Monday, June 21, 2010

Medical Marijuana Costs Parents In Child Custody Disputes

While medical marijuana laws protect patients from some criminal charges, it seems that some patients have been deemed inadequate parents based solely on their marijuana use, even without evidence of drug abuse. 

Unfortunately, this can result in loss of custody and even visitation rights of their children. Americans for Safe Access has reported that since mid-2006, they have received calls about 61 such cases. Judges and court councils have seemed to overlook medical patients who use marijuana responsibly, and have labeled all users as unfit parents. 

In Colorado last month, an appeals court ruled that medical marijuana use is not necessarily a reason to restrict a parent's visitation. Washington courts say otherwise:
"The court cannot countenance a situation where a person is using marijuana, under the influence of marijuana, and is caring for children," an Island County, Wash., judge ordered in one such dispute. "There's nothing in the medical marijuana law that deprives the court of its responsibility and legal authority to provide for proper care of children so that people aren't caring for children who are under the influence of alcohol or drugs."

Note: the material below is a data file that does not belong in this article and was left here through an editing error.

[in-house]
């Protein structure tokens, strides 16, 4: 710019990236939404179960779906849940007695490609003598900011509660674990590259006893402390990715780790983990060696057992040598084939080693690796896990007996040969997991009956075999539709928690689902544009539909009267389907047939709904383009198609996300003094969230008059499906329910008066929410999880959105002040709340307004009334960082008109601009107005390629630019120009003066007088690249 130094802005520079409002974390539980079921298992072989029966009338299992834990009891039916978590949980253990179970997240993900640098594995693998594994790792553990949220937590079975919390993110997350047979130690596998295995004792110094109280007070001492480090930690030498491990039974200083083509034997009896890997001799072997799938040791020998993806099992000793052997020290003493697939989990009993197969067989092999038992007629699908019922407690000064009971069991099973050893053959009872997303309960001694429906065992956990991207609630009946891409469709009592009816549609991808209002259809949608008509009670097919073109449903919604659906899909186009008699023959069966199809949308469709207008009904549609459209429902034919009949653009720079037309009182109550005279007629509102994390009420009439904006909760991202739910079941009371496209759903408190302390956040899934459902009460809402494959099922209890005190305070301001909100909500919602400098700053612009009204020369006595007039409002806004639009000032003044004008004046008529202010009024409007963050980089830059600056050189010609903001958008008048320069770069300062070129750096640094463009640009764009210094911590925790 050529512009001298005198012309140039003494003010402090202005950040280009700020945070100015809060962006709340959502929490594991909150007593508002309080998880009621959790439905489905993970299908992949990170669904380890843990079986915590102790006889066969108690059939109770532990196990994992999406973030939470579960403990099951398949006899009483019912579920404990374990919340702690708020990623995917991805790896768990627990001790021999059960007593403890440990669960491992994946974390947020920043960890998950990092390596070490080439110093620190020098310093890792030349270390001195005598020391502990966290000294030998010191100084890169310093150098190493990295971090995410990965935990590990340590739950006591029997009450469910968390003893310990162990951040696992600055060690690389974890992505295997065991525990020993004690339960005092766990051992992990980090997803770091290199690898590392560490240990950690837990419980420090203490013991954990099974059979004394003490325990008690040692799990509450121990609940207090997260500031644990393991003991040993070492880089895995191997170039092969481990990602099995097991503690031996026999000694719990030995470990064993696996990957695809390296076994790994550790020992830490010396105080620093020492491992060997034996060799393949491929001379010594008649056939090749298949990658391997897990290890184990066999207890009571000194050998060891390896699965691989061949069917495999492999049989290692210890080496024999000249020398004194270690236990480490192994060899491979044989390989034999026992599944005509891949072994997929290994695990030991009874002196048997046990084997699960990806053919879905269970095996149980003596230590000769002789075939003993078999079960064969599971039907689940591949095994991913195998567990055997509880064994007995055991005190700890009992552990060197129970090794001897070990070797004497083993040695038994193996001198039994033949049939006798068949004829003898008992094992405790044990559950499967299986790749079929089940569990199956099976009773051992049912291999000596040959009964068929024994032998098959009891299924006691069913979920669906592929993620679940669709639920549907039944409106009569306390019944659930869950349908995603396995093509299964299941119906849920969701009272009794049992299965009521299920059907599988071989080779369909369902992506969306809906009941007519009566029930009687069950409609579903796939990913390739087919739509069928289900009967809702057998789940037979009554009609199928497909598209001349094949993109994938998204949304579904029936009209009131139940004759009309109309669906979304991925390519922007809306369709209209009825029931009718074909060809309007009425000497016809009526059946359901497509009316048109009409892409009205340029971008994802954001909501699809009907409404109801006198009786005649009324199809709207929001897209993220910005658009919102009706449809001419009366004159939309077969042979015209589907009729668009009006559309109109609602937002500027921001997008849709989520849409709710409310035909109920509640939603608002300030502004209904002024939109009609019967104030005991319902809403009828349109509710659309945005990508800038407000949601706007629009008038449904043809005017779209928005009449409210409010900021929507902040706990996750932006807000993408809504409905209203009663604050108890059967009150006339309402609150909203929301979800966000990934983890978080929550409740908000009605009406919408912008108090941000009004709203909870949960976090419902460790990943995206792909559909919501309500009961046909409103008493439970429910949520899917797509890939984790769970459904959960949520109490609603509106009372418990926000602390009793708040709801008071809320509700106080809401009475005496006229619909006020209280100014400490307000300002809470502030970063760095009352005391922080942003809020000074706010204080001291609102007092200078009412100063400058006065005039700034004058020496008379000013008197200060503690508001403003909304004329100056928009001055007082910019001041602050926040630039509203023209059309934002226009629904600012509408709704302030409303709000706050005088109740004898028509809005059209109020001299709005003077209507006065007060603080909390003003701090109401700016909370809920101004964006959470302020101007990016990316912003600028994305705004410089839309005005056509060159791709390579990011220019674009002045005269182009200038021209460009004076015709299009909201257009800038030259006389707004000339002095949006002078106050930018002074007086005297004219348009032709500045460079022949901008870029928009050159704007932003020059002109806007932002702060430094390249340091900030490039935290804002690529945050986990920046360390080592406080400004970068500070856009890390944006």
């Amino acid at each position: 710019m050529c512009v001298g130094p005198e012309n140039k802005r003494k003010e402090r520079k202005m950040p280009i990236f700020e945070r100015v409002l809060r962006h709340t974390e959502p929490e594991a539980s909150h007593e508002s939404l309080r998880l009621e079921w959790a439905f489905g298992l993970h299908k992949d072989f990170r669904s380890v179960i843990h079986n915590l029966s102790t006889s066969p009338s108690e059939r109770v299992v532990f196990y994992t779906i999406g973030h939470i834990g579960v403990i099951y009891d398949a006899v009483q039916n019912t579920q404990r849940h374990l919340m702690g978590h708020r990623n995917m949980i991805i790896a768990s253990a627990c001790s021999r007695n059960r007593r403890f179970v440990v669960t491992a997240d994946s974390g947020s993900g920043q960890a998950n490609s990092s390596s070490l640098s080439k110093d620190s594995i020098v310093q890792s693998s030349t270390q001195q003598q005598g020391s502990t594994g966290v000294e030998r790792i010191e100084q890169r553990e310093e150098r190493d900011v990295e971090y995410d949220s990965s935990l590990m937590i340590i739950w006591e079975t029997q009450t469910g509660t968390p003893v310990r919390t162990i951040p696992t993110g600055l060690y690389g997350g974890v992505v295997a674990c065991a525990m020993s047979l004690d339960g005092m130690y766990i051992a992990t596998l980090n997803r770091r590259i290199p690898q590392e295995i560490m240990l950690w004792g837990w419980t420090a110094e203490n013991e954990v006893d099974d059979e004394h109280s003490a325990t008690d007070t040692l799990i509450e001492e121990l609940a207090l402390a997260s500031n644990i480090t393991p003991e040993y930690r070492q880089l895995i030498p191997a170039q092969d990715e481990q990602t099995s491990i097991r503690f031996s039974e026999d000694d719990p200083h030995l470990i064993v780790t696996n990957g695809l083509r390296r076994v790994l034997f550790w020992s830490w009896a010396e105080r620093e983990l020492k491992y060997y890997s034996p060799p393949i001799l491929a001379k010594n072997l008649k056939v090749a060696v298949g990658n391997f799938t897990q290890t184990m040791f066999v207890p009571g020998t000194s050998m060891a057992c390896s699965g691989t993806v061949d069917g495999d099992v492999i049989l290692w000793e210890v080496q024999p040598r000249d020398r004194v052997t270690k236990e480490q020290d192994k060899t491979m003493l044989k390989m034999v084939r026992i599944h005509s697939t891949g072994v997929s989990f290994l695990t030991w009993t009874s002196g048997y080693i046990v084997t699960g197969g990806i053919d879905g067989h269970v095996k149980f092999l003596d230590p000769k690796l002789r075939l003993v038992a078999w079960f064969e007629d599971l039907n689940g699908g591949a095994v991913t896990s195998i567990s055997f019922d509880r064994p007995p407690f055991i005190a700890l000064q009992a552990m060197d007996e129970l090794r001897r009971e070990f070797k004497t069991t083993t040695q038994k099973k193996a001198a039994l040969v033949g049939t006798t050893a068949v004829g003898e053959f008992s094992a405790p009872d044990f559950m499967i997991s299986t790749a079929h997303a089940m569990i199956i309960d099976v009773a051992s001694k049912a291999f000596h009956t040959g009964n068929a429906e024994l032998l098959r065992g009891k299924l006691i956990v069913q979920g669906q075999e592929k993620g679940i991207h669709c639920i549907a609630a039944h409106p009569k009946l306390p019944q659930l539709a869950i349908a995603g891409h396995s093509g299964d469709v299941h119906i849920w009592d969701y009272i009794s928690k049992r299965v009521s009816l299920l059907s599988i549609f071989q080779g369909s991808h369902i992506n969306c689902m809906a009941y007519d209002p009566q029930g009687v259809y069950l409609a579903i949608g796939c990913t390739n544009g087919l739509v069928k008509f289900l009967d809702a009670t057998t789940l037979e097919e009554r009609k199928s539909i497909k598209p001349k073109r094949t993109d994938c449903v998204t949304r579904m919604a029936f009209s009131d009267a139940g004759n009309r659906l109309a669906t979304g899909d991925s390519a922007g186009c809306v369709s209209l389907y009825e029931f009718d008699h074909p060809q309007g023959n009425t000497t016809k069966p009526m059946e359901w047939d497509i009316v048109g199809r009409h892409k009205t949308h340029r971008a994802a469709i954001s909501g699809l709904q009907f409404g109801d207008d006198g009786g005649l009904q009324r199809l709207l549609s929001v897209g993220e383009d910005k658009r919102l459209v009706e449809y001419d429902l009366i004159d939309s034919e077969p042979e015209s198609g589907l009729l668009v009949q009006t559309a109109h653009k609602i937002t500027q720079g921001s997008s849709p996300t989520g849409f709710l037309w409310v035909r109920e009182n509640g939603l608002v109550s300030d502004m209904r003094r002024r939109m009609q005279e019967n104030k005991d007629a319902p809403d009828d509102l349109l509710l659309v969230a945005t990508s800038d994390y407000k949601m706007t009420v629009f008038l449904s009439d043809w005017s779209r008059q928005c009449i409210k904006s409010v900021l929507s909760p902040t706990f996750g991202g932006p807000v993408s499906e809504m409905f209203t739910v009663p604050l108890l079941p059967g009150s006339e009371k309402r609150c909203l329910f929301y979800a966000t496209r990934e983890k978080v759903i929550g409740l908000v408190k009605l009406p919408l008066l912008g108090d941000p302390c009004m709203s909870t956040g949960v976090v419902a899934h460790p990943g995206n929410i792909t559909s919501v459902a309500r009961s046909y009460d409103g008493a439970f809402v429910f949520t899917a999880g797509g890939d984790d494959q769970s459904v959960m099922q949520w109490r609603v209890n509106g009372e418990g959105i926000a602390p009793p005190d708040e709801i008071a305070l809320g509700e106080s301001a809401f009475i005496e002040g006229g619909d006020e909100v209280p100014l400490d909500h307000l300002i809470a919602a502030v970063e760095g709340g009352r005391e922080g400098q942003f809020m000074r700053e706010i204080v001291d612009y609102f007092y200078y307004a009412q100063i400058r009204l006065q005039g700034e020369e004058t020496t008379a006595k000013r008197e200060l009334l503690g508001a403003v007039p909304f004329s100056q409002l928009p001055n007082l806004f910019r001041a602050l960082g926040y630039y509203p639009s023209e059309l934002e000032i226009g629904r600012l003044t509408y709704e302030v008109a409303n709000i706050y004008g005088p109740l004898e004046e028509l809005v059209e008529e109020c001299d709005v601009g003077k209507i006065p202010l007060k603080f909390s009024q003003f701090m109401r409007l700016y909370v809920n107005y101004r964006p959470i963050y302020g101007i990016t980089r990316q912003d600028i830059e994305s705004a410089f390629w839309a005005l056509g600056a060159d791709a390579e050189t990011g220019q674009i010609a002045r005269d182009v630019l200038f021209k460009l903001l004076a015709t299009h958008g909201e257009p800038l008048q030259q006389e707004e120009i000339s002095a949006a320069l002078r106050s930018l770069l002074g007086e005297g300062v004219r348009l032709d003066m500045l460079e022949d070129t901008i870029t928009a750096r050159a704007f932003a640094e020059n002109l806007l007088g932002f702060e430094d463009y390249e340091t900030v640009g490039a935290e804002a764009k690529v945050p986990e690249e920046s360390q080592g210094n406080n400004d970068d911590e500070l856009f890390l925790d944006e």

Nicholas Pouch, a Washington medical marijuana patient, grows cannabis in an old chicken coop on his organic farm. He uses it to treat pain from carpal tunnel syndrome and old sports injuries. Acting on a tip from his former partner, a drug task force raided his grow operation in 2007. Even though Pouch's criminal charges were dropped, his partner cited the arrest and his marijuana use to win full custody of their 9 and 11 year old boys. For the past two and a half years, Pouch has seen the boys twice a month during supervised visits.
"There's no reason anybody should have to go through this..." Pouch said. "...I am not an activist at all, but I have the right to use this. It aids my pain, and it allows me to function in my everyday activities where pills and opiates don't."
Some patients need medical marijuana to provide better care for their children. Jacqueline Patterson, featured in the documentary: "In Pot We Trust", is a widowed mother of four children. She also suffers from cerebral palsy, which causes a severe stutter. When she uses medical marijuana to relieve muscle tension, her speech dramatically improves. Cannabis actually enables her to be a better mother to her four kids.

According to the Marijuana Policy Project, two of the 14 states with medical marijuana laws - Michigan and Maine - specify that patients won't lose custody or visitation rights unless the patient's actions endanger the child or are contrary to the child's best interests. All medical marijuana laws need to include protecting parents' rights to save families from splitting apart. 

The children that are caught in these messy custody-divorce cases are just another causality  of the war on drugs.